At 05:44, Blogger cedrorum said...

Maybe I need to have you come down and look for piping plover nests on a particular barrier island. I can't remember seeing mayapple in these parts. I like how it looks like miniature trees hovering over the forest floor in your pictures. Too bad that area became developed; it's a sign of the times I guess

 
At 06:34, Blogger Texas Travelers said...

I grew up in East Texas, 10 miles north of Paris, Tx. We were three miles from the Red River on a brown sandy soil. I used to see Mayapples there as a child when roaming the woods. I always enjoyed seeing them.

This is a really good article. My Dad was a Biology teacher with a Masters Degree in Biology. He used to say I asked to many questions, then smile, and give me more information than I was looking for. I have always been thankful for those extra lessons in biology and the outdoors. My Dad was a conservationist and environmentalist 60 years ago long before those words became popular.

Thanks Dad for being a Mentor.

Thanks Doug for sharing this great article and bringing back fond memories.

Troy

 
At 08:35, Blogger Doug Taron said...

Spo- Given how these stories usually go, this one actually has a relatively happy ending. Far more typical is the destruction of a site without any rescue of populations of rare species from it. For me, ecological restoration activities are akin to finding hope at the bottom of Pandora's box.

Jim- According to NatureServe, cerina has never been recorded in Massachusetts, though it has been found nearby (CT, NH, and ME all have records), so it is possible. Find it in MA and you'll get famous in the lep community. I simplified the life cycle in my post. It starts out on grasses. Everyone says that it uses bottlebrush grass (Hystrix patula), but that species was completely absent from the site where I found it. It does the stem boring thing as it gets older. Turk's cap lily is also listed as a host.

Dr. Know- Thanks. Which metro area are you referencing? Here in Chicago, that sort of gardeining is becoming very popular in some circles, so it doesn't surprise me to hear of it catching on elsewhere.

>Graphium... Oops, Eurytides marcellus

You're dating yourself!

cedrorum- Te piping plover thing would definitely be fun. I assume you're referring to the element of beginner's luck in my post. It's one of the things that I really like about this story.

Troy- Thanks for sharing that memory of your Dad. My father has no scientific training, but instilled in all of his kids a love of the outdoors. He had a big hand in nurturing my interest in butterflies, and was also an excellent mentor.

 
At 10:31, Blogger Texas Travelers said...

Well, thanks to you I now have a new copy of "The field guide to the Tiger Beetles of the United States and Canada". It's a great book. I have been going through and looking at the range maps to see what I might encounter. I now need to go through thousands of photos to find any that I have already seen and photographed.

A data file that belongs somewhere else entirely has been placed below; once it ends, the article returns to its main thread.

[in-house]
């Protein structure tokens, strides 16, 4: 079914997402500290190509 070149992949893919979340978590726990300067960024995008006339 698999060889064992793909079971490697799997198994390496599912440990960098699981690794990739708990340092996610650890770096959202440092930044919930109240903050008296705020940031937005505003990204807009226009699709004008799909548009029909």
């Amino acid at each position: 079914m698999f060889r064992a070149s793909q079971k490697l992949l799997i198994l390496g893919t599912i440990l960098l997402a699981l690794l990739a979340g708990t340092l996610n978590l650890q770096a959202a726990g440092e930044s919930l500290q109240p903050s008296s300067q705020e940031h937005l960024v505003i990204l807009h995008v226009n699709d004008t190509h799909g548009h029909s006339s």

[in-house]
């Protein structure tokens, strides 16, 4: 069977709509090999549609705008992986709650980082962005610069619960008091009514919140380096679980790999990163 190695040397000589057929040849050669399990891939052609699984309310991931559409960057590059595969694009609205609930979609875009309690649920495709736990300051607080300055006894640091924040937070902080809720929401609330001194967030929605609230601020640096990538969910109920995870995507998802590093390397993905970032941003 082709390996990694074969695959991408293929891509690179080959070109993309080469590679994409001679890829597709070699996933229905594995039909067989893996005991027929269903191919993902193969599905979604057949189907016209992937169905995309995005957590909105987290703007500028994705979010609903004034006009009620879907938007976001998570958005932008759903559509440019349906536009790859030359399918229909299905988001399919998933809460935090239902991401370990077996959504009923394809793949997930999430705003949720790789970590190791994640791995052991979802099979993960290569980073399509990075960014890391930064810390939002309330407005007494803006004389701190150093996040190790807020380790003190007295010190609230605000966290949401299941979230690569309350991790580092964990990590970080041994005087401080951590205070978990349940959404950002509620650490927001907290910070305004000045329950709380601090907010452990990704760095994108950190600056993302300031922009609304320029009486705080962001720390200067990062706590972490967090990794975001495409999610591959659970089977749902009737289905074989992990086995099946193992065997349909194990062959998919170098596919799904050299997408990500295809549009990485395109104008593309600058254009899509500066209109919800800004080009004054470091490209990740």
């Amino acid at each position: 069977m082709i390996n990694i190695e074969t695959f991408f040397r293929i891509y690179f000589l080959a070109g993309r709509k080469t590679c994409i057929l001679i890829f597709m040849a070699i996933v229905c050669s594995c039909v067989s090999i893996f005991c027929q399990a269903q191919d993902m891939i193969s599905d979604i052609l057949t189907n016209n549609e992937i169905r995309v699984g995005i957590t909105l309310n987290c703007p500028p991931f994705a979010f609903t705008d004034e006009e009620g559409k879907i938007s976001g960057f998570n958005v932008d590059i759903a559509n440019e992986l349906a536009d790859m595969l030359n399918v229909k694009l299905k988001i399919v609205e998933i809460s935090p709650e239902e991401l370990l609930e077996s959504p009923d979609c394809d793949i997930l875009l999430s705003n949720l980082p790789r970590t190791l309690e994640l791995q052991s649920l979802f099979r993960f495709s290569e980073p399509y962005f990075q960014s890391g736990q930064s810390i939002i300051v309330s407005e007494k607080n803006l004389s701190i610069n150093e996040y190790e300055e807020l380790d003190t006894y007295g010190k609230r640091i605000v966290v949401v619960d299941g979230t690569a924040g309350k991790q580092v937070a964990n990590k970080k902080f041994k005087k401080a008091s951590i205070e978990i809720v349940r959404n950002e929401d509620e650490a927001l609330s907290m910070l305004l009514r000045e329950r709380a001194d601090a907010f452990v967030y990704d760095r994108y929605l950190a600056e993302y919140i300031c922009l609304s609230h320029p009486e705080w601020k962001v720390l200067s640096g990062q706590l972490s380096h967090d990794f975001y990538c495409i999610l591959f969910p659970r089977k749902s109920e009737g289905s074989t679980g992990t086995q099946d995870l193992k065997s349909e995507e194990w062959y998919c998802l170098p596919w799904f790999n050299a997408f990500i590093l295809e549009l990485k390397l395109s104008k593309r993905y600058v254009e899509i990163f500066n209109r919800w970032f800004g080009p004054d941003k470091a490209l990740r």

Have a great day,
Troy

 
At 11:29, Blogger rodger said...

That is a wonderful story Doug! I do have to ask though...just how do you coax a caterpillar into a carrot? I'd probably crush the poor thing.

 
At 17:05, Blogger Dr. Know said...

Doug,
>Which metro area are you referencing?

10 miles from MidTown Atlanta. We gather anything unusual and plant it, most does pretty well. But space is limited and lighting conditions are rather shady; thereby restricting what can be successfully transplanted. And what a surprise to look behind a tree and find a huge, flourishing clump of XX sp. that is struggling where _you_ selected (by hand based on its original location) to place it.

>>Graphium... Oops, Eurytides marcellus

>You're dating yourself!

Eh, I was but a wee child... ;-)
At least I didn't mention Papilio.
Darned taxonomists.

Excuse the it's faux pas - didn't proofread and that mistake drives me crazy. Stupid fingers.

 
At 20:47, Blogger Dave Coulter said...

doug - Yep. It's moments like this I realize this is a pretty good place to be all in all :)

 
At 22:12, Blogger Doug Taron said...

Troy- It's a new book, and my copy is already well-thumbed. I'm glad you're enjoying it.

Rodger- Mostly it involves sitting the caterpillar on your finger,aiming its head towards the hole and hoping that it tires of the process before you do.

Doc- Well, I go far enough back to remember, too. Don't tell anyone...

Dave- Indeed it is.

 
At 02:34, Blogger Marvin said...

Great story.

 
At 17:21, Blogger Kathiesbirds said...

Wow! What a project! I'm shaking my head over the idea of trying to coax a caterpillar into a carrot. How did the Mayapple clones get there? How sad to hear the woodlot is now a housing project.

 
At 06:49, Blogger Texas Travelers said...

This is a great story. I am glad to see it re-newed over at Circus OTS #33.

Great choice,
Troy

 
At 03:15, Blogger Aaron said...

Great job on identifying that species and then taking the time to release a few back into their habitat!

I think more people care about things like this than most people think its just there isn't really a network to reach everyone.

Instead of a amber alert maybe we need a green alert!

PS: Don't mow "the weeds"!